As we might have guessed, the Google’s BigTable distributed data storage system(DDSS) was designed to meet the demands of big data. Now, big data applications store massive amount of data but big data content is also often variable.

Imagine a traditional table in MindStick’s database storing client contact

Customer ID

First Name

Middle Name

Last Name







45 DL NY






16 TL CA


A company or individual may require a complete data record for each of its customers or constituents. A good example is our doctor, who needs all our contact information in order to provide us with proper care. Other organizations or individuals may need only partial contact information or may need to learn that information over time. For example, a software service provider company like MindStick may process phone calls or e-mail messages for service requests and requirements. Clients sometimes may or may not want to give service companies all their contact information. But, with every interaction over time, organizations may learn more about their clients that will enable them to provide better service — by issuing proactive service alerts, for instance.

In this context, we mean to say that sparse means that fields in rows can be empty or NULL but that doesn’t bring HBase to a screeching halt. HBase can handle the fact that we don’t (yet) know Hank Moody’s middle name and e-mail address, for example.

Let’s move to our next example, a database for storing satellite images. It turns out that Google uses BigTable technique to store satellite imagery data of the earth. In almost each case, whenever imagery is stored, metadata is also created and stored with it. This metadata may include the street address of the image or may be only the latitude and longitude if the picture is captured from the wilderness. Since, the metadata is variable in content, so some fields will be NULL — and that’s fine.

In both above examples, the data sets that are collected can be extremely massive — especially in the satellite data example. Imagery databases are almost always measured in terabytes (TB) or sometimes in petabytes (PB). We’ve already know that HBase is designed and structured for storing big data, but it’s also designed and equipped for storing sparse data records at no cost. This is an important factor when we are using big data applications! Storing a few NULL records over a million rows is wasteful, but try to think about the waste over a quadrillion rows!  Just Imagine!! Thankfully, this was a key consideration for Google designers and the HBase community. Sparse data is supported with no waste of costly storage space.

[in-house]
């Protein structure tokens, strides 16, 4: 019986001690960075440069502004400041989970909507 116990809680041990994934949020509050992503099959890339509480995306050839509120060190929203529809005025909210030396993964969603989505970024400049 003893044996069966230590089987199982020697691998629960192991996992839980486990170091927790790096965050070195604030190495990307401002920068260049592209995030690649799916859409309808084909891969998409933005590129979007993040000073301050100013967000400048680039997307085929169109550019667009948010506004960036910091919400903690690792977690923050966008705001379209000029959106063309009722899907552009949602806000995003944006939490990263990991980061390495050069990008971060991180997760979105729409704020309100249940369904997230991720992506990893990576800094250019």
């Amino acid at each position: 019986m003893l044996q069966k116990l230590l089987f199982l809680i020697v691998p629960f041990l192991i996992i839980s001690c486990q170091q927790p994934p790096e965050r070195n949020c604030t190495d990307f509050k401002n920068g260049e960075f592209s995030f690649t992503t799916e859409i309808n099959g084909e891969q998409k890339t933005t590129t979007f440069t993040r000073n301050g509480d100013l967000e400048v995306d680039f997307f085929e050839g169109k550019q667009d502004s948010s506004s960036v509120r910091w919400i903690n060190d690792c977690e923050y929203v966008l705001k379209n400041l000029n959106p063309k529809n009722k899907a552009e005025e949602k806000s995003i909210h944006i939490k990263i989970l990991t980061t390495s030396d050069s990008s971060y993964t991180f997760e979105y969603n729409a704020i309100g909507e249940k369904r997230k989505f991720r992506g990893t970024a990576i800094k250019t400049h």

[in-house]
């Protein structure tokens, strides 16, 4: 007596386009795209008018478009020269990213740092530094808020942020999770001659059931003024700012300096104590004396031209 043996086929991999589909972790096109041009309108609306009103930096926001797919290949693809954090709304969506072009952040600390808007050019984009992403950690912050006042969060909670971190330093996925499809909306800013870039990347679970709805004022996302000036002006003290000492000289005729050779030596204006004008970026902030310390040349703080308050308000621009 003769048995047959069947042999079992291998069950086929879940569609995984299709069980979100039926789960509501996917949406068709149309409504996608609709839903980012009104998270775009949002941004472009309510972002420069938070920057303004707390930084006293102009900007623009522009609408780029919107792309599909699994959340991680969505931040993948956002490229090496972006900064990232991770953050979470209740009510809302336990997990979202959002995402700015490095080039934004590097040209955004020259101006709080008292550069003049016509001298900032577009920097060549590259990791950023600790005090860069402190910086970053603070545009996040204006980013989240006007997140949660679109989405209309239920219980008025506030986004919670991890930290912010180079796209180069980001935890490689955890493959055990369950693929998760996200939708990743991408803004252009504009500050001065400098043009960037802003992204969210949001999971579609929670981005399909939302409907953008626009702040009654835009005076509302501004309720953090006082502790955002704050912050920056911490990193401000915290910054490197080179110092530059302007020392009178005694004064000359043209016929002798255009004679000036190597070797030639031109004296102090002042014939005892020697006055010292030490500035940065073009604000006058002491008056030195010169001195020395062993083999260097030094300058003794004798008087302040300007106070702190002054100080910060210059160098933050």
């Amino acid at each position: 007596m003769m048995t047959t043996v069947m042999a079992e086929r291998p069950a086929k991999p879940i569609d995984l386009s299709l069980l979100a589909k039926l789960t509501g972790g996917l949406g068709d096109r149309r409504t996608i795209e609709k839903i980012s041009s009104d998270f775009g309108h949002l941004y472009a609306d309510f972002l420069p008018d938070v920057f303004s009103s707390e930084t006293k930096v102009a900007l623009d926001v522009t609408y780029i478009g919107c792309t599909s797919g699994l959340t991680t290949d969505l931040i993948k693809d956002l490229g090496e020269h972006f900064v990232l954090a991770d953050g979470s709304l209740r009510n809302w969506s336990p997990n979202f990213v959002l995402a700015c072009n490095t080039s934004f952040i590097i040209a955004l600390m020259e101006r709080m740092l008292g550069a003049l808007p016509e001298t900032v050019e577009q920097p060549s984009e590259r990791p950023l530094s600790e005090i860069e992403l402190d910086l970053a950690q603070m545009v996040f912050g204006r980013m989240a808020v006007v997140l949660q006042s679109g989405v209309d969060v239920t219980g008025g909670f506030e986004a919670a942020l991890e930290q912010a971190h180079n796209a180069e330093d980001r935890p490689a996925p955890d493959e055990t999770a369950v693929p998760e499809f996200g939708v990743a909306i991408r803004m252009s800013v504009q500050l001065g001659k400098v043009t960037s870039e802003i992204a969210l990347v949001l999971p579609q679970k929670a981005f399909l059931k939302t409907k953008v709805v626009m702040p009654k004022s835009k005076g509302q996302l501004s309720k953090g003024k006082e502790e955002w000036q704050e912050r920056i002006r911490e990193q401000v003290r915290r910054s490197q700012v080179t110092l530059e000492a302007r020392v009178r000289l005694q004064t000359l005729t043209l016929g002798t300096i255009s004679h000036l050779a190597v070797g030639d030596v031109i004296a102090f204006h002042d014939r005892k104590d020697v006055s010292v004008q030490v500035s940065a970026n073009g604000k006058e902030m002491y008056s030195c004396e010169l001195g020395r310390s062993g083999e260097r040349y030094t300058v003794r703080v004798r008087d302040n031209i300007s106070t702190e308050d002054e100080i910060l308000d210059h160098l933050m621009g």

And it doesn’t stop there. Consider the power of a schema-less data store. The above table shows us a classic customer contact table. When organizations design these tables, they know up front what they want to store. In simple words their schema is fixed; it’s defined way before the first byte of information is stored in the table. Now what if, over time, a new field is required for a customer? How about a Twitter handle or a new mobile phone number? We are seemingly stuck with a schema that no longer works for us. Well, HBase solves this issues for us as well — we can not only skip fields at no cost when we don’t have the data, but also dynamically add fields (or columns in the HBase vernacular ) over time without having to redesign the schema or disrupt operations. So we can think of HBase as a schema-less data store; that is, it’s fluid — we can add to, subtract from or modify the schema as we go along.

  Modified On Nov-29-2017 12:57:10 AM
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